Source: Journal of Science Teacher Education, Volume 27, Issue 3, April 2016, p. 235–258
(Reviewed by the Portal Team)
The authors investigated the design and implementation of the Climate Academy, a professional development project intended to help teachers learn about climate change and support the development and implementation of climate change topics in participating teachers’ curricula.
The participants were 27 science teachers from Delaware and Maryland, who participated in the Climate Academy program. This program was delivered through a combination of face-to-face and online interactions. Sixteen teachers were from Delaware and 11 were from Maryland. Furthermore, fourteen participants were middle school teachers, 7 were high school teachers, two were higher education faculty and 4 were informal science teachers.
Data were collected through daily reflections on PD activities from the residential summer institute, and instructional units on climate change topics developed by all participants throughout their participation in the Climate Academy.
The authors also conducted a focal case study participant. They focused on an experienced middle school teacher, who taught seventh- and eighth-grade science to approximately 150 students each academic year. They collected classroom observations, interviews, and surveys on students’ beliefs around climate change the teacher's classroom.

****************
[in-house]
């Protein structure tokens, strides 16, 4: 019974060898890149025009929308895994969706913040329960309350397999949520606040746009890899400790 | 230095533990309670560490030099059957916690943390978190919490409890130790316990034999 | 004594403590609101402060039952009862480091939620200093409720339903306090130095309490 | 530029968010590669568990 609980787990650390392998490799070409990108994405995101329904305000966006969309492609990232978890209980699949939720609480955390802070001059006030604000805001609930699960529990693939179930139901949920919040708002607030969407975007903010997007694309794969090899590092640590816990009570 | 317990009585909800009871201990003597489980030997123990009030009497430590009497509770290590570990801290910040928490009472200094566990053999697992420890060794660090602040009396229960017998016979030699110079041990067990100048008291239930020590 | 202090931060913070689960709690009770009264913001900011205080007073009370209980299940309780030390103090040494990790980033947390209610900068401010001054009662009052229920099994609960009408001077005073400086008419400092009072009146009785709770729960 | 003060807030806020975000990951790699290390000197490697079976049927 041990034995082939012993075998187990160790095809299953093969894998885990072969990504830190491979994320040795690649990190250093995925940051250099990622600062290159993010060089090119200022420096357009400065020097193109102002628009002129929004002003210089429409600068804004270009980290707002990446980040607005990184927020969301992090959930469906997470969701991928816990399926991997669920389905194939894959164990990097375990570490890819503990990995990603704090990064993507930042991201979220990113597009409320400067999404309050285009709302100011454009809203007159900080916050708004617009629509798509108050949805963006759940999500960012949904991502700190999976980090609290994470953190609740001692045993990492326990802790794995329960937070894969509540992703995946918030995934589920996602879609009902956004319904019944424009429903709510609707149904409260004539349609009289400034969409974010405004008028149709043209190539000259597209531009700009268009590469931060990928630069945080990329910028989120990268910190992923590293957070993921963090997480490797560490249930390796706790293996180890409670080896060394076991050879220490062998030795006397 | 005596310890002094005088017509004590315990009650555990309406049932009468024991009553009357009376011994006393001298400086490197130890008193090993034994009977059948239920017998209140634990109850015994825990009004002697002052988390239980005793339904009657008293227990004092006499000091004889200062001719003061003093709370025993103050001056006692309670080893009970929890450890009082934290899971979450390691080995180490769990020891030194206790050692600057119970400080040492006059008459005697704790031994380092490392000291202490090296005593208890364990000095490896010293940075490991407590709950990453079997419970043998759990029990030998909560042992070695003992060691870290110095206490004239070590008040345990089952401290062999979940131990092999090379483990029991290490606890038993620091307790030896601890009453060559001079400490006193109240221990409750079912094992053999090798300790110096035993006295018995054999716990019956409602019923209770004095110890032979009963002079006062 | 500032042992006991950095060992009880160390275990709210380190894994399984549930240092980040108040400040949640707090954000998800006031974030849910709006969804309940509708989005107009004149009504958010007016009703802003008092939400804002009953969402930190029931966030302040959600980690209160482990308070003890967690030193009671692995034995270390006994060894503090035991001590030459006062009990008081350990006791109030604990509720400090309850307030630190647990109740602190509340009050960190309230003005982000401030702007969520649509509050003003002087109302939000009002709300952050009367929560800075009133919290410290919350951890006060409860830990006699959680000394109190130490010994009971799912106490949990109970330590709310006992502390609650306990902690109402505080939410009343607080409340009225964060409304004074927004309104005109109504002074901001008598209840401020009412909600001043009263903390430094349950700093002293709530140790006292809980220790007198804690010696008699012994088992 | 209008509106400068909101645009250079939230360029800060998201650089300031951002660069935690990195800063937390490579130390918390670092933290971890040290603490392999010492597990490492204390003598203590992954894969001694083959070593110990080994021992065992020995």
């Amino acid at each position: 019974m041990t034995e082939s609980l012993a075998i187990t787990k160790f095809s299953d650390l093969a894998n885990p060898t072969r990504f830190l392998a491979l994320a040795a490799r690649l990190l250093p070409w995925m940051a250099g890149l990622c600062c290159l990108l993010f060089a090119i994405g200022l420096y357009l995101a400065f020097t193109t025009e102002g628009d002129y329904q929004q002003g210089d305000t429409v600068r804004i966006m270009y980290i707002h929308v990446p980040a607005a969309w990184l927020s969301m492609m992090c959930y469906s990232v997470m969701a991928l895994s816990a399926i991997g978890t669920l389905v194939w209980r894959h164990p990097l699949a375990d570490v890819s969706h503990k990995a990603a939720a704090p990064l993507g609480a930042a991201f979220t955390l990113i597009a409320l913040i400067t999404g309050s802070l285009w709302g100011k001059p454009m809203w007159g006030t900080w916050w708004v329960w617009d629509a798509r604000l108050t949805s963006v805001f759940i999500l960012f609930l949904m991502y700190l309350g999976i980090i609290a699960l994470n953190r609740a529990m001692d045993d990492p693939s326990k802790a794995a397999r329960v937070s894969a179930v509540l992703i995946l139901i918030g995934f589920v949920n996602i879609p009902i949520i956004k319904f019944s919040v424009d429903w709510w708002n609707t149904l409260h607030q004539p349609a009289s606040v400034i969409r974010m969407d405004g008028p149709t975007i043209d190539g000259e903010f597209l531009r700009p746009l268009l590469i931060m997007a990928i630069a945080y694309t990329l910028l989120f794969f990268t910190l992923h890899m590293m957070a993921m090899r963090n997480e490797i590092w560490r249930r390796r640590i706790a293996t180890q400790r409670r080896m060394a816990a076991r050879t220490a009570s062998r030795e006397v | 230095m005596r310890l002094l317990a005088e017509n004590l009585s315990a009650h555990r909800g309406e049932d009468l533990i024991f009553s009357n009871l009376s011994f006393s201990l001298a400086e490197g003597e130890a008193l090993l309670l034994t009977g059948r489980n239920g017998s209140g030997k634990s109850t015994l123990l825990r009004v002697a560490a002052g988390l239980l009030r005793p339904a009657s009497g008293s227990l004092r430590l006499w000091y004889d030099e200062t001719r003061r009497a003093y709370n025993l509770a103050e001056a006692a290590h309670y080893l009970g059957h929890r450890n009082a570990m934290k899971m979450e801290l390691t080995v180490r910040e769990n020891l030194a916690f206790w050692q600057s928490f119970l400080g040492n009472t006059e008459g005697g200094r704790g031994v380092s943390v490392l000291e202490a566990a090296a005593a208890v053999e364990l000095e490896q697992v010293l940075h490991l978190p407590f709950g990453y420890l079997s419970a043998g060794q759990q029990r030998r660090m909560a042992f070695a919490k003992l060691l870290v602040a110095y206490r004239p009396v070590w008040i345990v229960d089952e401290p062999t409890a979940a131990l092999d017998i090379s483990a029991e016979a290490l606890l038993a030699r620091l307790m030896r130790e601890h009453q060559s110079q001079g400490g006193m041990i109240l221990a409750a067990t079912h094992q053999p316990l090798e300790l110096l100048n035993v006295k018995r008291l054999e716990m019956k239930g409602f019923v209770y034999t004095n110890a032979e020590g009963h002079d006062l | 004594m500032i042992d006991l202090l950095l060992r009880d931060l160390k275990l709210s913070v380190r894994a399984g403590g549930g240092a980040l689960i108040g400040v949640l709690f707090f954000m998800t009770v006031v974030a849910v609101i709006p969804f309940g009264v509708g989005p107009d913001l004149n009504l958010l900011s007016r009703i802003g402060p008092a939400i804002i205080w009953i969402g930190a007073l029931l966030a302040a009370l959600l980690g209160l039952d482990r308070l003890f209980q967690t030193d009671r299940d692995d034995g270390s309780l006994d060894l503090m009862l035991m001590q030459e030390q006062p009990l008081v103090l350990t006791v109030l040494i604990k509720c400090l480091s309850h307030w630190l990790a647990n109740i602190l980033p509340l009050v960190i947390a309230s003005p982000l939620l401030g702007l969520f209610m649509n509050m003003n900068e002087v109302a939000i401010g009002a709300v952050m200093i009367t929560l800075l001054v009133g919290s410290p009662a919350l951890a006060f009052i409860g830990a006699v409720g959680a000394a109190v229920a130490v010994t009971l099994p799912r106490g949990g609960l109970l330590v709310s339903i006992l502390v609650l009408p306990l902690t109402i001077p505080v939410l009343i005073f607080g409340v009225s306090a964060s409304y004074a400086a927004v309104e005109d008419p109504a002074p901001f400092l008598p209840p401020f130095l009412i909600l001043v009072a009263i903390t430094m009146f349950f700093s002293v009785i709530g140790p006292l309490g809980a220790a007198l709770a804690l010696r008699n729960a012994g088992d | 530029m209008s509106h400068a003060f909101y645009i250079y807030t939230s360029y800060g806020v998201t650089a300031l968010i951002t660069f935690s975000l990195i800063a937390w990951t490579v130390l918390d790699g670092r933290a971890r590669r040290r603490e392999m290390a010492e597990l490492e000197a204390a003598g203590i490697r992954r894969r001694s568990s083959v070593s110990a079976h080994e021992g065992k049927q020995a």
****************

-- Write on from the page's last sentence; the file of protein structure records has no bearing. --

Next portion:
This article indicates that a focus on the science of climate change and modeling of theoretically driven pedagogical activities can help teachers improve their climate science knowledge as well as their understanding of how to teach climate science concepts by aligning content and practices with students’ local environment.
Furthermore, the authors found that all teachers appreciated the opportunity to learn important content from climate experts and experience hands-on modeling during the summer institute.
The authors argued that this model proved successful in supporting teachers’ effectiveness at developing lessons for their students that focused on climate change. They found that most participants planned on implementing a variation in challenge by providing pedagogical suggestions for how to adapt both content presentation and modeling activities for different grade levels.
The authors, however, found that an overwhelming number of participants remained concerned about their ability to integrate climate change with their local curriculum.
The authors conclude that this study demonstrates that with ongoing supports that emphasize content learning, pedagogical supports, and place-based relevance, teachers can encourage student learning about climate change science in meaningful ways that promote deeper understanding of Earth’s changing climate.